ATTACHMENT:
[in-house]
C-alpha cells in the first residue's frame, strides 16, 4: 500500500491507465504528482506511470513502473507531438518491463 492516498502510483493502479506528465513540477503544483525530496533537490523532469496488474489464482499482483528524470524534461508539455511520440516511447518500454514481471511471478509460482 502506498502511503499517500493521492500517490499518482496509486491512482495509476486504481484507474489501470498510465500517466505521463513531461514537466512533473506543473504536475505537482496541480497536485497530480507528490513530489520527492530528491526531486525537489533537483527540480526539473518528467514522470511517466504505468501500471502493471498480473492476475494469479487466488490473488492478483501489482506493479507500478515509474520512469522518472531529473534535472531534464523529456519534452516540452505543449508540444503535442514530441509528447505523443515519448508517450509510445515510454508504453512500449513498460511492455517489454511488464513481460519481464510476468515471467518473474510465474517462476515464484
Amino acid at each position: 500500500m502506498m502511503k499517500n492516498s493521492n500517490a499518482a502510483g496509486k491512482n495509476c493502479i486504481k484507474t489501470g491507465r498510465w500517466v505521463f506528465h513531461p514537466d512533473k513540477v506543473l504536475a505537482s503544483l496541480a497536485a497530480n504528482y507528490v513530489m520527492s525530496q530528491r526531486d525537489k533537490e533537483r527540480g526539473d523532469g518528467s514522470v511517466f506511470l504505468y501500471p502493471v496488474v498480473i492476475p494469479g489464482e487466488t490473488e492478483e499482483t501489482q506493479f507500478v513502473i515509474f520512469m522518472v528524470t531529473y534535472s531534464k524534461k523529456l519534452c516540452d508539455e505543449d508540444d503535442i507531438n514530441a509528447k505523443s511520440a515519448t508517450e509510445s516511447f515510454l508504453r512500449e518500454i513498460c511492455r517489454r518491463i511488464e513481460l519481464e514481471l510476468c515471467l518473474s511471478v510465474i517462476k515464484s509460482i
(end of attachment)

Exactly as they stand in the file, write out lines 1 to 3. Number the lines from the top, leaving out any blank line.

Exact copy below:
[in-house]
C-alpha cells in the first residue's frame, strides 16, 4: 500500500491507465504528482506511470513502473507531438518491463 492516498502510483493502479506528465513540477503544483525530496533537490523532469496488474489464482499482483528524470524534461508539455511520440516511447518500454514481471511471478509460482 502506498502511503499517500493521492500517490499518482496509486491512482495509476486504481484507474489501470498510465500517466505521463513531461514537466512533473506543473504536475505537482496541480497536485497530480507528490513530489520527492530528491526531486525537489533537483527540480526539473518528467514522470511517466504505468501500471502493471498480473492476475494469479487466488490473488492478483501489482506493479507500478515509474520512469522518472531529473534535472531534464523529456519534452516540452505543449508540444503535442514530441509528447505523443515519448508517450509510445515510454508504453512500449513498460511492455517489454511488464513481460519481464510476468515471467518473474510465474517462476515464484
Amino acid at each position: 500500500m502506498m502511503k499517500n492516498s493521492n500517490a499518482a502510483g496509486k491512482n495509476c493502479i486504481k484507474t489501470g491507465r498510465w500517466v505521463f506528465h513531461p514537466d512533473k513540477v506543473l504536475a505537482s503544483l496541480a497536485a497530480n504528482y507528490v513530489m520527492s525530496q530528491r526531486d525537489k533537490e533537483r527540480g526539473d523532469g518528467s514522470v511517466f506511470l504505468y501500471p502493471v496488474v498480473i492476475p494469479g489464482e487466488t490473488e492478483e499482483t501489482q506493479f507500478v513502473i515509474f520512469m522518472v528524470t531529473y534535472s531534464k524534461k523529456l519534452c516540452d508539455e505543449d508540444d503535442i507531438n514530441a509528447k505523443s511520440a515519448t508517450e509510445s516511447f515510454l508504453r512500449e518500454i513498460c511492455r517489454r518491463i511488464e513481460l519481464e514481471l510476468c515471467l518473474s511471478v510465474i517462476k515464484s509460482i